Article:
Issues to Consider While Constructing Survey Items

With the basics of question construction made clear, it is time to move on to the process of constructing the items for the survey. There are several issues that must be considered throughout this process, each having a different impact on the reliability (dependability) and validity (truthfulness) of the survey results (Dillman et al. 2009).

1. What type of survey mode(s) will be used to ask the question?

    • The various survey modes (in-person, group-administered, mail-based, telephone, online, mixed-mode) present the items in a questionnaire to the survey taker through different channels (auditory versus visual).

    • In more auditory modes (e.g., telephone), the meanings and use of words have increased power, and memory issues are a significant factor since visual cues are unavailable.

    • In more visual modes (e.g., mail-based), the visual design elements must also be taken into account in addition to word choice.

2. Is/Are the question(s) being repeated from another survey?

    • If the answer is YES, will the answers be compared to previously collected data?

○ If yes, then usually no changes or only minimal changes can be made to the question(s) and/or visual layout without effecting the reliability and validity of the instrument.

○ If no, then changes can be made, but note that the new instrument will need to be analyzed to determine its own levels of reliability and validity.

    • If the answer is NO, then, again, changes can be made to fit a particular scenario.

3. Will respondents be willing to answer accurately?

    • Sometimes, survey takers are hesitant to honestly answer questions asking about sensitive topics. This avoidance is especially evident when dealing with activities that may be perceived as embarrassing or, to a lesser extent, with attitudes and behaviors that are seen as “socially desirable” (i.e., the survey taker gives the response that they believe the survey creator wants them to give instead of providing a truthful response).

    • If it is crucial to gain sensitive information, there are some methods for encouraging survey takers to respond, though reluctance may still occur.

○ Change the wording—instead of asking Have you ever improperly disposed of harmful pesticides?, encourage responses by asking Please explain how you dispose of pesticide containers once you have finished with them.

○ Combine with less objectionable questions—encourage responses by nesting the objectionable question (Please explain how you dispose of pesticide containers once you have finished with them?) into multiple less objectionable questions (How often do you use pesticides on your lawn? What types of pesticides do you commonly use?).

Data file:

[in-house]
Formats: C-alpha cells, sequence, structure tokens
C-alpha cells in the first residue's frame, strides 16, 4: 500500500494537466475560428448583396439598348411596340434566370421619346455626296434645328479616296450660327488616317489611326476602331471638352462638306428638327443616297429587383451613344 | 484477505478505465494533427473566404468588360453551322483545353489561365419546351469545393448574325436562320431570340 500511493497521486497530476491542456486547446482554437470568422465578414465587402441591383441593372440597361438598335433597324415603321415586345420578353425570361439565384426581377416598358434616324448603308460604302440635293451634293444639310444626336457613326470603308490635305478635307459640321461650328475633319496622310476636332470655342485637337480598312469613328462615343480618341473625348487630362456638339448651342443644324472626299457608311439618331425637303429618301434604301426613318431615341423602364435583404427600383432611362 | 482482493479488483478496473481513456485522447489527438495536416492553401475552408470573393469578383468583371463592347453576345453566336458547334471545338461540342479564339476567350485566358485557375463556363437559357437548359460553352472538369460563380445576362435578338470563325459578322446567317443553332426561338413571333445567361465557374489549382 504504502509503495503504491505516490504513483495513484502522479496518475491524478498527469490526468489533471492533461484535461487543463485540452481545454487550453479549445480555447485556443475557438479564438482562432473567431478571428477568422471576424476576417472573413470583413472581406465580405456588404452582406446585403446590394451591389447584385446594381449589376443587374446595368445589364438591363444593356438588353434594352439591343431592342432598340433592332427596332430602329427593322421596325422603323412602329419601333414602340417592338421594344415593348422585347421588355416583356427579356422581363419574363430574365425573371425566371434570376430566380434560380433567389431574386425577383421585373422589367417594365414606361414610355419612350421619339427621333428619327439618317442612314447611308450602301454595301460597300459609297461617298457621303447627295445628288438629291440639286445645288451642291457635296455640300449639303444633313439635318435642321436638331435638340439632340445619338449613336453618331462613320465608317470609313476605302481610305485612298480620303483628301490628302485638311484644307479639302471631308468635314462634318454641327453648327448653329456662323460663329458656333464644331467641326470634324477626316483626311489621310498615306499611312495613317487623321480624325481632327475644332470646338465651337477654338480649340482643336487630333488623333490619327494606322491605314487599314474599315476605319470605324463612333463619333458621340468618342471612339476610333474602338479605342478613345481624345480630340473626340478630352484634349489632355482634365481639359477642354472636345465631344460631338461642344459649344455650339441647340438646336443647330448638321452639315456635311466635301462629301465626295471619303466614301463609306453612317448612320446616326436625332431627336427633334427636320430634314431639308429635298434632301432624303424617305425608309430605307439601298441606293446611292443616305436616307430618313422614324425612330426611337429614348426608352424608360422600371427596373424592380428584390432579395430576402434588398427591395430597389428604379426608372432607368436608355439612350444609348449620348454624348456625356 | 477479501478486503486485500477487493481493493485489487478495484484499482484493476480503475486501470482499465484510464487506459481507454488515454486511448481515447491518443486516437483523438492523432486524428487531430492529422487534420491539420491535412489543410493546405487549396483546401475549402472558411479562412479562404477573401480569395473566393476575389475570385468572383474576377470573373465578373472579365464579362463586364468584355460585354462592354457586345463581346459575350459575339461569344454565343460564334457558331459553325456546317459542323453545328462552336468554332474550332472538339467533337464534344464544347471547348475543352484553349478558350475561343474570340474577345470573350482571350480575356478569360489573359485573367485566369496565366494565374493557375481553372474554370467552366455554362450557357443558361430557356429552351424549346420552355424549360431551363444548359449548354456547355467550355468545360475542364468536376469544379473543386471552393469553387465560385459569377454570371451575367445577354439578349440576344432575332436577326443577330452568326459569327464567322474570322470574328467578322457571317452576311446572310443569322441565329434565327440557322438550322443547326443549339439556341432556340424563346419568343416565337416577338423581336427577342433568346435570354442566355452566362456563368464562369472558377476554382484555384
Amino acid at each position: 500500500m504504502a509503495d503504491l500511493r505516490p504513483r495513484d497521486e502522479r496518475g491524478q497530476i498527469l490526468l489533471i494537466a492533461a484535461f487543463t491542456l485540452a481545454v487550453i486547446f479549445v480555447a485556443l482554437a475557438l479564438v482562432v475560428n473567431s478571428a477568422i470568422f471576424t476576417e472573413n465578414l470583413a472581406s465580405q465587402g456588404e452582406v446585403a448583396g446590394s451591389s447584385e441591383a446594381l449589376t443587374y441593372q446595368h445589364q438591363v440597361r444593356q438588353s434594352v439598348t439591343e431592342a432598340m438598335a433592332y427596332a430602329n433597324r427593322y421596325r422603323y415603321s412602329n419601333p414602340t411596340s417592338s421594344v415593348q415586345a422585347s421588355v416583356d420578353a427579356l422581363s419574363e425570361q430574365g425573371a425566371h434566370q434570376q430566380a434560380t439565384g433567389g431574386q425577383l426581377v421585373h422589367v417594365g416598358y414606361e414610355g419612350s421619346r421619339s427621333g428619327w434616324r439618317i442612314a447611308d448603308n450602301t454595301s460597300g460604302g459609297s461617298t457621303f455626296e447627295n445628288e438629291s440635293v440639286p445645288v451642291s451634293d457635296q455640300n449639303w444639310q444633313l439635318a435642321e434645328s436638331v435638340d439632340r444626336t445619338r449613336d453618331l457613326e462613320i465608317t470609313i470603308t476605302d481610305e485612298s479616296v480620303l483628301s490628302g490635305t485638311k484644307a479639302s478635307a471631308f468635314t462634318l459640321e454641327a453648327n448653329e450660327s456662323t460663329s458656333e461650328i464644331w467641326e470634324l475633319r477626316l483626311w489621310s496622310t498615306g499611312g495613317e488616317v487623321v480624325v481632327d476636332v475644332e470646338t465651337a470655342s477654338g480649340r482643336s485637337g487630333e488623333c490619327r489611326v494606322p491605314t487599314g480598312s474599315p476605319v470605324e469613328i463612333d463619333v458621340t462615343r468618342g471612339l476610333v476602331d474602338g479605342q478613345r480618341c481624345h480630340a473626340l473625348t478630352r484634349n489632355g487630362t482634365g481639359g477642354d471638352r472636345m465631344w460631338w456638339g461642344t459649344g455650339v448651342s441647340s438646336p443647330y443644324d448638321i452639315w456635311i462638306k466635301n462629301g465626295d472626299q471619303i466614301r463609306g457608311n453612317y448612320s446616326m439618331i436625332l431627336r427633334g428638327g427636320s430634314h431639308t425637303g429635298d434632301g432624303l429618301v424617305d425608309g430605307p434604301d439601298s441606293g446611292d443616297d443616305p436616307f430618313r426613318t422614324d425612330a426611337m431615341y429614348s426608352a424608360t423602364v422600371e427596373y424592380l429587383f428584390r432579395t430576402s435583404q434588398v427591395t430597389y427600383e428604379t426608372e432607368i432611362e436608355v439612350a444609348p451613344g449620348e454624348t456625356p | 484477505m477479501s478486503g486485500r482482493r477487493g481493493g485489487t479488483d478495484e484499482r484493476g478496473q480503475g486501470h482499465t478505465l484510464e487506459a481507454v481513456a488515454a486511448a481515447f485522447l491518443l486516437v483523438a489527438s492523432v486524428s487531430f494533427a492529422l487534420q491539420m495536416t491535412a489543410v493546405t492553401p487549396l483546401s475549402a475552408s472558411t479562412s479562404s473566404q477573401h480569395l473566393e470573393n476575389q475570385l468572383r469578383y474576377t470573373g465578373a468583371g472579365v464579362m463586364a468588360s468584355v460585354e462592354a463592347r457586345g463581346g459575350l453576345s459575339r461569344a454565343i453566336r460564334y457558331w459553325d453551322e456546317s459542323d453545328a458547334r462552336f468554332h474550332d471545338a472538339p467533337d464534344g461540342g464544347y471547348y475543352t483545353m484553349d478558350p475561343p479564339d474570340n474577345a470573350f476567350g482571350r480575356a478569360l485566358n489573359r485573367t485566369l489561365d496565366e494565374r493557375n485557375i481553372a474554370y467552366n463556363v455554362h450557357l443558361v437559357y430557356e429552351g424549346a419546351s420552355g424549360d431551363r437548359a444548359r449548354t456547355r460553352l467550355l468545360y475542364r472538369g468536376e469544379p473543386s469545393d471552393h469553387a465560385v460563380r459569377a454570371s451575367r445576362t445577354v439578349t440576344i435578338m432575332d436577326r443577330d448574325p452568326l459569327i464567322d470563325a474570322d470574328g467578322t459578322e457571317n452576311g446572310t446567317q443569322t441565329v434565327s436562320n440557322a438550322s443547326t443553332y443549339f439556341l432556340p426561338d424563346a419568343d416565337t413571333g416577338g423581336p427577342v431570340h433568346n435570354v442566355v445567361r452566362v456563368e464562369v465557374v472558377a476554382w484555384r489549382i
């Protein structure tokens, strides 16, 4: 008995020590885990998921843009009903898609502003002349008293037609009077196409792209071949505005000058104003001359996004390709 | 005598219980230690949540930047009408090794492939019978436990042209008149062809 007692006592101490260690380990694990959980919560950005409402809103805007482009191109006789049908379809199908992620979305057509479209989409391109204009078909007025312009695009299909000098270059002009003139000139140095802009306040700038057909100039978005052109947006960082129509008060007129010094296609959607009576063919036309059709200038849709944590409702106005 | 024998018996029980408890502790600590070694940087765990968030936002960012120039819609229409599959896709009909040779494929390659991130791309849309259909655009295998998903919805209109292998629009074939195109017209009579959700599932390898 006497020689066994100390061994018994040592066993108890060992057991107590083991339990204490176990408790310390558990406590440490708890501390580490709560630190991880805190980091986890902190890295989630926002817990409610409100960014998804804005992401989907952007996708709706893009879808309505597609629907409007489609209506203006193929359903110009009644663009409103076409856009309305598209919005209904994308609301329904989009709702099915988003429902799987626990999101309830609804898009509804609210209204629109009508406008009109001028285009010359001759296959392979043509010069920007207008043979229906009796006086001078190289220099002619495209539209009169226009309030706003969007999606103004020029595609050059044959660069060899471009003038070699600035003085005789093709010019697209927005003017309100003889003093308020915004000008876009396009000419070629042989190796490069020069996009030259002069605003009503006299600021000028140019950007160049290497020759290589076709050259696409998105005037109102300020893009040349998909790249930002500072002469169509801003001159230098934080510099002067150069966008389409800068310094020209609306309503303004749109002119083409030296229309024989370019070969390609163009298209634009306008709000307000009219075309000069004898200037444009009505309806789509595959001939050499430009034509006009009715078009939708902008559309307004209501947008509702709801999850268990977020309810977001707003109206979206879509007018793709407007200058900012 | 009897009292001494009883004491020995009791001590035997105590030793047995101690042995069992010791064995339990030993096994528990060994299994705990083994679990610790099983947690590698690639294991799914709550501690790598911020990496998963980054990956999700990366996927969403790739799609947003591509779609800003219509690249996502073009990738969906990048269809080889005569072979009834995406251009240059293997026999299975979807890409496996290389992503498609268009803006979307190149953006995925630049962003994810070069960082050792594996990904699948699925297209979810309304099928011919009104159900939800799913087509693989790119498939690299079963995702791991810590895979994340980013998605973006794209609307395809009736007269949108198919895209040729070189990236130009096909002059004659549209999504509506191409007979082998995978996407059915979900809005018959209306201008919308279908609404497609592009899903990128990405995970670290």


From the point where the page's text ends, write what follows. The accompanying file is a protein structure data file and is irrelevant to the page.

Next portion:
○ Assure confidentiality—explain steps taken to make sure no individual responses can be identified or reported. Describe the manuscripts that will be generated from the data for the group as a whole, with no identifying characteristics.

4. Will respondents be motivated to answer accurately?

    • Aside from sensitive subjects, there are additional items that survey takers may not be motivated enough to answer. If too many of these items exist in a survey, the survey itself may not be completed.

    • Items that don’t require an answer from everyone. For example, the question Do you fertilize vegetables in your garden? does not apply to people who don’t garden or those who grow only herbs.

○ Avoid asking every survey taker to answer questions that may not apply to them.

○ This type of question can cause frustration and may unintentionally promote skipping other items. Instead, use skip instructions to direct survey takers to appropriate sections of the survey (see Savvy Survey Series #7 for more information on formatting skip patterns).

    • Items for which respondents will not have an accurate, ready-made answer

○ An item such as Explain why you either agree or disagree with the statement that farmers are more likely to cause nitrate pollution than homeowners asks the survey taker to provide a detailed response that he or she may not have the motivation or ability to easily provide.

○ Reluctance may be compounded by the number of items the respondent has already been asked to complete within the survey (survey fatigue).

    • Poorly constructed questions that are too long or too difficult

○ The question How would you rank the importance of the following 20 BMPs for use in managing your farm? asks the survey taker to look through 20 different Best Management Practices (BMPs) and then to rank them according to importance.

○ This action can be mentally taxing and time consuming. This task may impact the survey taker’s motivation to complete not only this item, but also the remainder of the survey.

Making Appropriate Text and Wording Choices

Regardless of the type of question being used (open- or closed-ended), there are several basic ways a questionnaire designer can make each item easier to understand.

1. Use simple words to increase understanding (Dillman et al. 2009).